greygirlbeast (greygirlbeast) wrote,
greygirlbeast
greygirlbeast

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Howard Hughes, Toilet Bandit, Gender Criminal

Cold today. Again. But sunny, and the world is getting properly green. Currently, it's only 56˚F, and we had a frost warning this morning.

Yesterday afternoon I read about Oxford, Alabama passing a law so that anywhere within the city’s police jurisdiction, it is now a criminal offense for transgender people to use restrooms that match their gender identity unless they have undergone surgery and successfully changed the gender marker on their birth certificate. That, of course, is a very, very small fraction of transgender folks. Surgery is expensive, dangerous, often requires travel, and isn't desired by everyone. Moreover, many states will not change the sex on a birth certificate, even when proof of reassignment surgery is provided.

Each individual violation will result in a $500 fine or up to six months in jail.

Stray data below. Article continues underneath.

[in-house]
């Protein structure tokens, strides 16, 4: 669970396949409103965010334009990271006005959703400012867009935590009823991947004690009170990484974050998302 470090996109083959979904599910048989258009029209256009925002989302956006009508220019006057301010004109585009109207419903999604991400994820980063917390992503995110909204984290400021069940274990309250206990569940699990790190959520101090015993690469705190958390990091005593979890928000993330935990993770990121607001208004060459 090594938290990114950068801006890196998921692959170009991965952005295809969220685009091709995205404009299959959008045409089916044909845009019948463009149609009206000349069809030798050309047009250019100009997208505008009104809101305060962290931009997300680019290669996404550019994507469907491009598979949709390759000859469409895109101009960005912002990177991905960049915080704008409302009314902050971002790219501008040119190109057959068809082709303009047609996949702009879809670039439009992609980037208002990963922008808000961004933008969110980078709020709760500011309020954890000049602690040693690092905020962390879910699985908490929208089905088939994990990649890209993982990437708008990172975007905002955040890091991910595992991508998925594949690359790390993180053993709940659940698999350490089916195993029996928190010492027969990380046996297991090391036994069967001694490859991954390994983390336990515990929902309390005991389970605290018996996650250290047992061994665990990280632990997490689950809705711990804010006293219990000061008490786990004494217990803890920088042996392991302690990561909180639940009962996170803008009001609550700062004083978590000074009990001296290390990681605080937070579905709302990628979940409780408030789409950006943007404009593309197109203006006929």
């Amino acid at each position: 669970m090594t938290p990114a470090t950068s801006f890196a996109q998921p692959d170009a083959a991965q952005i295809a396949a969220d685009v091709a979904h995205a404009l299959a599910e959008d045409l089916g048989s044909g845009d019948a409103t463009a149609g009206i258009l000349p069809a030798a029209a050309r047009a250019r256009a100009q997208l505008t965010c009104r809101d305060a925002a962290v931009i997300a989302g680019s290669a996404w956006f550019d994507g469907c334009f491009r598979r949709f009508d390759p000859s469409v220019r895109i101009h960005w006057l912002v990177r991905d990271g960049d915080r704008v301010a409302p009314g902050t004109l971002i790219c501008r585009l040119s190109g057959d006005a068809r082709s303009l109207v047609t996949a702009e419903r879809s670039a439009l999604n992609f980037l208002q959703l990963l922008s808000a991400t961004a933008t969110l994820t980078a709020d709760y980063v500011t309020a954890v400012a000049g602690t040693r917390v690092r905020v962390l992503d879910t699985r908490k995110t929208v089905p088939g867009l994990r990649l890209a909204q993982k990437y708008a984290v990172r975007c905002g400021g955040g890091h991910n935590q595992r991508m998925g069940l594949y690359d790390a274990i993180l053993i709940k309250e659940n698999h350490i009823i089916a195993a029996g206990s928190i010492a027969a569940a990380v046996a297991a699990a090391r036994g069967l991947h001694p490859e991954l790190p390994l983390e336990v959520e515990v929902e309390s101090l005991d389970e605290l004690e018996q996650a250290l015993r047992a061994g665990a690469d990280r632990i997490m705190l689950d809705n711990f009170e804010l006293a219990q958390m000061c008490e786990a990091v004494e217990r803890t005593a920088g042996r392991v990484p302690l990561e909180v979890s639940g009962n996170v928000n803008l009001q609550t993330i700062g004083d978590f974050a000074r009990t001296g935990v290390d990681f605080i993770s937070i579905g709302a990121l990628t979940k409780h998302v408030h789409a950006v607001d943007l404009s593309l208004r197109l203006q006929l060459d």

Oxford's about forty miles east of Birmingham, on I-20, on the way to Atlanta. I read the article, and it truly hit me that I am a sort of exile. It is becoming increasingly unsafe for transgender people to live in the South, and if I were to move back home, or even go visit my mom and sister, I'd be facing this crap. The fact of it hit me like a load of bricks. It shut me down for the day. On Facebook I wrote:

How long now until Southern states (and cities) begin forbidding people to dress in a way that is considered inconsistent with their "sex at birth"? There are already places where laws against appearing in public "in disguise" are on the books (old, old laws), and those would be easy to tweak to use against transgender persons. There is no longer anything outlandish about this fear. How long before there are attempts to criminalize everything from drag shows to sex reassignment?

And I'd hoped that today would look silly and alarmist, so that I'd have to take it down. But it doesn't look silly and it doesn't look alarmist, and I can't take it down. After I transitioned, I lived in Alabama and Georgia for another fifteen years (1993-2008). And I took a lot of bullshit off people, but I did at least have the protection of the law.

It seems to me now that, for all that time, I was living in a sort of cultural cold war, and now the South is engaged in an all-out shooting war against transgender persons. And I feel I should be doing something, but I have no idea what that could be.

Later,
Aunt Beast
Tags: alabama, anger, bigots, birmingham, cold spring, gender, georgia, in exile, transgender, transphobia
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